Erik Nicolaisen arrived on the Rock last Monday as a guest of the Jamaica Tourist Board (JTB) to help promote Brand Jamaica.
Nicolaisen is, of course, the star, Dave ("Respec, boss man", of the VW Super Bowl advertisement. The JTB got him here within three weeks of the airing of the advert, which is not the usual speed at which Jamaican public agencies work.
When the dust of controversy blows away, the heart of the ad is a creative, funny and entertainingly whacky combination of the power, speed and precision of German engineering with the laid-back happy-go-lucky cultural ethos of Jamaica, which is not about to sweat being three minutes late - or 30 minutes for that matter. Thin-skinned black people and their white 'friends' are constantly in defence mode against racist attacks.
Germany not only manufactures the Volkswagen of the advertisement but is now the largest national economy in Europe and a major stabiliser of the European Union and the global economy.
Jamaica - "no problem, mon" - on the other hand, is drowning in debt, on which it has just launched a second technical default in three years; has chronically low productivity; and is unable to convert its famed international brand standing into serious exports on the world market.
Nicolaisen, with his delightfully stilted Jamaican accent and demeanour, which have catapulted him to fame via the creative genius of the Volkswagen advertising agency, has been brought in to use his acting talent to help market Brand Jamaica, for which the world has long been ready.
"Thanks to the Tourist Board for bringing me here. We are going to do some video shoots to promote Brand Jamaica. I am an actor, that's what I do for a living ... so if I can come down and act to help Jamaica, what a joy! That's why I am here," an exuberant Nicolaisen said when he touched down at Sangster International in Montego Bay last Monday, before heading for Scotchie's jerk centre.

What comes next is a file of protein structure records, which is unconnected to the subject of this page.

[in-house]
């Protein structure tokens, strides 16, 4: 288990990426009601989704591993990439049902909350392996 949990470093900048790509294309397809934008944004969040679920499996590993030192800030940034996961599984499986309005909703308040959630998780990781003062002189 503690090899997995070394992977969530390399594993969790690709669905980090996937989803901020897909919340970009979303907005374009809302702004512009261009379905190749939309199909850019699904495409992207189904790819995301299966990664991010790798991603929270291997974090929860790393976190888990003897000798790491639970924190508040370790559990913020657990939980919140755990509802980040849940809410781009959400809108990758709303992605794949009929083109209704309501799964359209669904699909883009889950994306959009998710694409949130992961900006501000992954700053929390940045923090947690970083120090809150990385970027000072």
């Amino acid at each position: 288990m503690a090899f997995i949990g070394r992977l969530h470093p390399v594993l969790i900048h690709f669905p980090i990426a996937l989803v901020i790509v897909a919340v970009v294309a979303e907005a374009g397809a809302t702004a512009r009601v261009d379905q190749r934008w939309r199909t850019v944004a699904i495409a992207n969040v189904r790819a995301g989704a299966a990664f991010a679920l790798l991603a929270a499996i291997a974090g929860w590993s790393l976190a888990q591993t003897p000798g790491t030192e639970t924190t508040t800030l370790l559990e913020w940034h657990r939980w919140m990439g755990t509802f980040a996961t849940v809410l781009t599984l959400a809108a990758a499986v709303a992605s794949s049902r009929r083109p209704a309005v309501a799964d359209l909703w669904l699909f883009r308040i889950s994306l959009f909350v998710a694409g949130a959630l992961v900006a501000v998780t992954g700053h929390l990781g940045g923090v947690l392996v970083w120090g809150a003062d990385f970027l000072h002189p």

Incidentally, VW, a private manufacturing company, paid on its own the hefty fee attached to advertising in one of the most powerful advertising spaces in the world, the American Super Bowl. Last year, 3.3 million visitors arrived in Jamaica, either as stopovers or on cruises, breaking all previous records. I remember distinctly when we welcomed for the first time the one-millionth visitor for a year.
WHY TOURISM SPEND?
I have a serious problem with the Government spending tax dollars - and in hard currency, at that - to market what is essentially a private business product, which is then given all kinds of other concessions. And why one sector, or some sectors, and not all others? Why, on the same premise, shouldn't the Government of Jamaica internationally market some of Brand Jamaica's most innovative products? Jerk, patty, reggae, Red Stripe, Ting?